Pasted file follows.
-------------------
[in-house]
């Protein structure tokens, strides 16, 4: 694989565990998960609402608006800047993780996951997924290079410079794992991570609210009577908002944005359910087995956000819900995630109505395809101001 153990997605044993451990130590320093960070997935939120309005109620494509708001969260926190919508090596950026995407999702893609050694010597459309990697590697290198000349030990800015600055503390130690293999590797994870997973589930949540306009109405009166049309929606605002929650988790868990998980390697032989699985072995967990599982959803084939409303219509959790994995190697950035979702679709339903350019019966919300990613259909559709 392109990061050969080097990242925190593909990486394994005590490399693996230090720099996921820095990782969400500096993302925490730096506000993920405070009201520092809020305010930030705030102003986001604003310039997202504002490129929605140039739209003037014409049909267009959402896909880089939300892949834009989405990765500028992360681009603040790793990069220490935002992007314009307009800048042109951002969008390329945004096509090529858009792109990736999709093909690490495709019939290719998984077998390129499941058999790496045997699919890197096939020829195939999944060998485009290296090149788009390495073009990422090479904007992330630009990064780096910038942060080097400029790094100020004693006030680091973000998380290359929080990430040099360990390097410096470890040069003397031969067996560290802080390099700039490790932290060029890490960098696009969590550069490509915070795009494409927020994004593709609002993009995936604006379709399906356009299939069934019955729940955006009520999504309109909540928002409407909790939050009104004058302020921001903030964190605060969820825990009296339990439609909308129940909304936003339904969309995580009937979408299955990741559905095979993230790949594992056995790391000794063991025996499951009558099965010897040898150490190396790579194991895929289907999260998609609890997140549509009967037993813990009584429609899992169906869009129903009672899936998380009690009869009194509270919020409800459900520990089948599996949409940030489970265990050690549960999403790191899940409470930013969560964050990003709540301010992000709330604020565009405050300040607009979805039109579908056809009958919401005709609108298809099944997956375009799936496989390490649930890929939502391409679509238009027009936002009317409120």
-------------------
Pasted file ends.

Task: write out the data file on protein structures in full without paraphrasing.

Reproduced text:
[in-house]
């Protein structure tokens, strides 16, 4: 694989565990998960609402608006800047993780996951997924290079410079794992991570609210009577908002944005359910087995956000819900995630109505395809101001 153990997605044993451990130590320093960070997935939120309005109620494509708001969260926190919508090596950026995407999702893609050694010597459309990697590697290198000349030990800015600055503390130690293999590797994870997973589930949540306009109405009166049309929606605002929650988790868990998980390697032989699985072995967990599982959803084939409303219509959790994995190697950035979702679709339903350019019966919300990613259909559709 392109990061050969080097990242925190593909990486394994005590490399693996230090720099996921820095990782969400500096993302925490730096506000993920405070009201520092809020305010930030705030102003986001604003310039997202504002490129929605140039739209003037014409049909267009959402896909880089939300892949834009989405990765500028992360681009603040790793990069220490935002992007314009307009800048042109951002969008390329945004096509090529858009792109990736999709093909690490495709019939290719998984077998390129499941058999790496045997699919890197096939020829195939999944060998485009290296090149788009390495073009990422090479904007992330630009990064780096910038942060080097400029790094100020004693006030680091973000998380290359929080990430040099360990390097410096470890040069003397031969067996560290802080390099700039490790932290060029890490960098696009969590550069490509915070795009494409927020994004593709609002993009995936604006379709399906356009299939069934019955729940955006009520999504309109909540928002409407909790939050009104004058302020921001903030964190605060969820825990009296339990439609909308129940909304936003339904969309995580009937979408299955990741559905095979993230790949594992056995790391000794063991025996499951009558099965010897040898150490190396790579194991895929289907999260998609609890997140549509009967037993813990009584429609899992169906869009129903009672899936998380009690009869009194509270919020409800459900520990089948599996949409940030489970265990050690549960999403790191899940409470930013969560964050990003709540301010992000709330604020565009405050300040607009979805039109579908056809009958919401005709609108298809099944997956375009799936496989390490649930890929939502391409679509238009027009936002009317409120």